Volvo CE, for instance, has recently introduced an integrated anti-theft system for its D-Series and new for 2014 E-Series excavators in the 13 – 49 t category. The anti-theft option is fully integrated in the Volvo CareTrack telematics system and offers machine owners “extra peace of mind and over the standard CareTrack offering”.

The anti-theft functionality features multiple triggers including such as machine tampering, movement sensors and time and geo-fencing to detect unauthorised use or transport.

Product manager aftermarket and customer solutions at Volvo CE EMEA (Europe – Middle East – Africa), Jimmy Lundberg, says; “The business case for activating the Volvo anti-theft functionality is clear to see. The rules and levels may vary between markets but we’ve seen discounts on insurance premiums of up to 40% as a result of anti-theft activation in the CareTrack system.”

He adds that the system also facilitates remote tracking and even machine immobilisation; “We have left no stone unturned in developing an integrated anti-theft package that is highly effective. Furthermore, machine owners have full control of the anti-theft system via their CareTrack web portal, so the flexibility is built in to meet the changing demands of their business, such as an extended rental period or use of the machine on a secondary site.”

In the UK, Kubota says it is leading the theft prevention charge with its standard equipped anti-theft system. Its standard one-key technology includes one master ‘Red’ programming key, plus two ‘Black’ operational keys - up to four Black keys can be programmed to any of one master. Only programmed keys will start the engine, which Kubota says distances it from the ‘standard key’ approach often adopted in the industry.

Kubota UK says even identically shaped keys cannot start the engine, unless they are programmed. “In fact, attempting to start the engine with an un-programmed key will activate the system’s alarm, which will continue even after the un-programmed key is removed and only stop once a programmed key is inserted into the ignition and switched on.”

Third party suppliers of anti-theft systems include Strattec Security Corp in the US, whose latest theft prevention device, the i-Guard, has been developed specifically for the construction, fleet and rental industries.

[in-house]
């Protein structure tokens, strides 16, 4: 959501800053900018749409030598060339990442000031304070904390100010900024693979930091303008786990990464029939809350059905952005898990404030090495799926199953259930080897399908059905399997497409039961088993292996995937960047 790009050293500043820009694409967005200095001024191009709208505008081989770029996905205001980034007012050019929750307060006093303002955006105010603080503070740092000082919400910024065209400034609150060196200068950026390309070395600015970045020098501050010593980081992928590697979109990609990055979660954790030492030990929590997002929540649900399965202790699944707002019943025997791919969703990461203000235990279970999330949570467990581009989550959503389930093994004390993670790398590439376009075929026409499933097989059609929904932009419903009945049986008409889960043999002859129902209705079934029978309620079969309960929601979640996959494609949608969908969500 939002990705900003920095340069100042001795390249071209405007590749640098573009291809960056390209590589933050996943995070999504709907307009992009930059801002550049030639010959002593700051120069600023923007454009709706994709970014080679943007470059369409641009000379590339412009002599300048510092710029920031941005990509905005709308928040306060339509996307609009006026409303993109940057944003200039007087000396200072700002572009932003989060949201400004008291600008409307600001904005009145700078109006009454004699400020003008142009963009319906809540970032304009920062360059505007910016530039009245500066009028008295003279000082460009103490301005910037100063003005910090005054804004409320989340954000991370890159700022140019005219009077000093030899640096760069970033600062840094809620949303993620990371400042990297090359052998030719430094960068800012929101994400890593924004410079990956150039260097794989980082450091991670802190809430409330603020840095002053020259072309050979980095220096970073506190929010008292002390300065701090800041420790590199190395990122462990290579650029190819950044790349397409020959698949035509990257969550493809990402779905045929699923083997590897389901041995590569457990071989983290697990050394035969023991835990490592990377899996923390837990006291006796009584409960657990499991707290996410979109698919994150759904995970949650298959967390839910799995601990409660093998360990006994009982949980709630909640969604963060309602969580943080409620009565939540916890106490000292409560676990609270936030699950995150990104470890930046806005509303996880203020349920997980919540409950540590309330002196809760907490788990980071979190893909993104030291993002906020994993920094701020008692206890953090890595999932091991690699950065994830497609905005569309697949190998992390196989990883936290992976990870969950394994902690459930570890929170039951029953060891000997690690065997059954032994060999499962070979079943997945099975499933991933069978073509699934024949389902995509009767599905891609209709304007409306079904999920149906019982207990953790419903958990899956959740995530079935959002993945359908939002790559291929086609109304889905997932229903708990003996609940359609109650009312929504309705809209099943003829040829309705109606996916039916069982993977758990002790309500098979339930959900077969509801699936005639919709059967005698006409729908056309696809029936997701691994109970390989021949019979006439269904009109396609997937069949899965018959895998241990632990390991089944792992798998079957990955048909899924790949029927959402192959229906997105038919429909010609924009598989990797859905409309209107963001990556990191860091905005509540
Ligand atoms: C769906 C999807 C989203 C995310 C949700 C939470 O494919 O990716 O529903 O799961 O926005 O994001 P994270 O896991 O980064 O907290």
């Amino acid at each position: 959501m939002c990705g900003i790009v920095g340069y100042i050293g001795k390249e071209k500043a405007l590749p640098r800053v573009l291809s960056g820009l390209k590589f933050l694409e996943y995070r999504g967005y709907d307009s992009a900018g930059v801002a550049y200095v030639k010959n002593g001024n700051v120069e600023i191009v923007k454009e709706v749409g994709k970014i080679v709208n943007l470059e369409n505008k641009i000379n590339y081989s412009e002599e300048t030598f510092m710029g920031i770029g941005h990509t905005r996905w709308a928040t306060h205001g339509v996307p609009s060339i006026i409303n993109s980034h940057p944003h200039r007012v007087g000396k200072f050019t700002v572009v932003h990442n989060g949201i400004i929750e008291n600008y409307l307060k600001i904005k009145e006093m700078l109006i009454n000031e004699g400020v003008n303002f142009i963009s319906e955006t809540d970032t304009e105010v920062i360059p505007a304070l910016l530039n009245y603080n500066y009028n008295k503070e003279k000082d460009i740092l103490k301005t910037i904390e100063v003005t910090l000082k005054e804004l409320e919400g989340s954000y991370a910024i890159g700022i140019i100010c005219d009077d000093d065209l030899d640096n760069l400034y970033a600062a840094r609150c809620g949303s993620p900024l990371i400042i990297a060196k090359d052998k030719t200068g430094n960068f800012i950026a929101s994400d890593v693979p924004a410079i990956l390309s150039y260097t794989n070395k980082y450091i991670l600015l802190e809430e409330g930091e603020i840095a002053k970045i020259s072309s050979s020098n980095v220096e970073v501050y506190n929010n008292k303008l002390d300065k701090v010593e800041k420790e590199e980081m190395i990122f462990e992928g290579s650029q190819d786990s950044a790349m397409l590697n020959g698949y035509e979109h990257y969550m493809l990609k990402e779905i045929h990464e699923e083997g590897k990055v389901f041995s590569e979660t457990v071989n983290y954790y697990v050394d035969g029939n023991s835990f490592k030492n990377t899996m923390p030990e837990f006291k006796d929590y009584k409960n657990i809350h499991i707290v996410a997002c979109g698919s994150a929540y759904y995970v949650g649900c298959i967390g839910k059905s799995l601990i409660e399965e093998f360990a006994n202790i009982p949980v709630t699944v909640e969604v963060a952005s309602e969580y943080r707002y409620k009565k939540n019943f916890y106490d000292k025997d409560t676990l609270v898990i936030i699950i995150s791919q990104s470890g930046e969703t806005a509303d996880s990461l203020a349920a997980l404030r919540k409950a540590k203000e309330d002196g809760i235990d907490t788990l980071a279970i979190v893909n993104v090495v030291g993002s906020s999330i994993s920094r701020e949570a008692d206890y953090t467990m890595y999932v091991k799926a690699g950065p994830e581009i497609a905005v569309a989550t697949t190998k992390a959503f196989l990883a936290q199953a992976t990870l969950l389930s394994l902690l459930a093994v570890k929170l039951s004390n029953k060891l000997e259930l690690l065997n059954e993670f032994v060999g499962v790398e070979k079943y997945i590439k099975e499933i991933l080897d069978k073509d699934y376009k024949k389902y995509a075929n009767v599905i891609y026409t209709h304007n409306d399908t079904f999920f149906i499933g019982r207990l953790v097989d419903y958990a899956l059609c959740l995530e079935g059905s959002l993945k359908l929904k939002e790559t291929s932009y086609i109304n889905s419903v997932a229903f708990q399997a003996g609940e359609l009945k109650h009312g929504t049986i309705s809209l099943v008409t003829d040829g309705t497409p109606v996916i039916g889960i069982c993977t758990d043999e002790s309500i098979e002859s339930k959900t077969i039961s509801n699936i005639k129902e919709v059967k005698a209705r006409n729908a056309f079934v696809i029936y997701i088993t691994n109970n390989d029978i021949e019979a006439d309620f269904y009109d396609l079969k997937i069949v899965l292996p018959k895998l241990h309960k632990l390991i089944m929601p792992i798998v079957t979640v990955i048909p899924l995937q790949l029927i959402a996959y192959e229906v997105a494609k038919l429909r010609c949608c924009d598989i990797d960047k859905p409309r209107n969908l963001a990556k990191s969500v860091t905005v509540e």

i-Guard is a radio frequency identification (RFID) electronic immobiliser system, which has a unique electronic code that is programmed into the engine module and into a chip in the machine’s key or fob key. The code is transmitted between the two components by a small antenna over what Strattec says are difficult-to-mimic radio frequencies.

When a key is inserted into the ignition or a fob used with a push-start button, the vehicle requests authorisation. If the engine and key or Fob codes don’t match, the vehicle will not start. Strattec says the majority of criminals do not have the skills to disable such a system, “unlike easily hacked GPS technology”.

“Deploying robust security is becoming increasingly critical as equipment theft rates rise year after year,” said Fred Kosloske, aftermarket sales manager, Strattec. “The i-Guard system not only can help keep costly equipment from being stolen, it can help lower insurance costs, while reducing workforce downtime and project delays.”


Access control

Powered aerial platforms require well trained operators, which is perhaps why it is the access rental sector that has been leading the way in developing systems to prevent unqualified or unauthorised people from using machines.

Major access rental specialists in the UK, including Nationwide Platforms and AFI, are both marketing access control systems, and others are starting to follow suit.

Nationwide has adopted technology developed by Irish anti-theft specialist Kosran – the Kosran Safety Access control System (SAC) – that prevents non-qualified operators from using lifts.

Under the system, which has evolved from the Kosran ECV electronic coded valve, anti-theft immobilisation system, operators are given a PIN code that relates to their IPAF Powered Access Licence (PAL card). The rental company can add or delete PIN codes – up to 100 on each machine - providing authorisation for a specific operator on specific machines. Authorisation can be done on site or via a remote laptop or PC or using Kosran’s App.

It can also be used to control access for specific time periods, and the system will automatically determine if a PAL card is out of date. An optional ‘plug and play’ telematics reporting system provides a rental company with additional information on the use of the machine.

The system has been adopted on certain sites by Nationwide Platforms – rebadged as SkySentry - and was last year rolled out to the wider rental sector by Kosran, and not just in access. For example, the system has been adopted by contractor BAM Nuttall for its crawler crane fleet.

AFI, one of the biggest UKL access rental firms, has meanwhile implemented its SmartZone system, which is very similar in concept, relying on a smart card and PIN codes. AFI says the latest version of the system has completed trials with BAE Systems at the Portsmouth Naval Base.

In addition to preventing unauthorised use, SmartZone is small enough to be used on most aerial platforms. It will prompt if familiarisation training is required, and will also highlight the need for pre-use checks to be made if a machine is being used for the first time in a 24 hour period.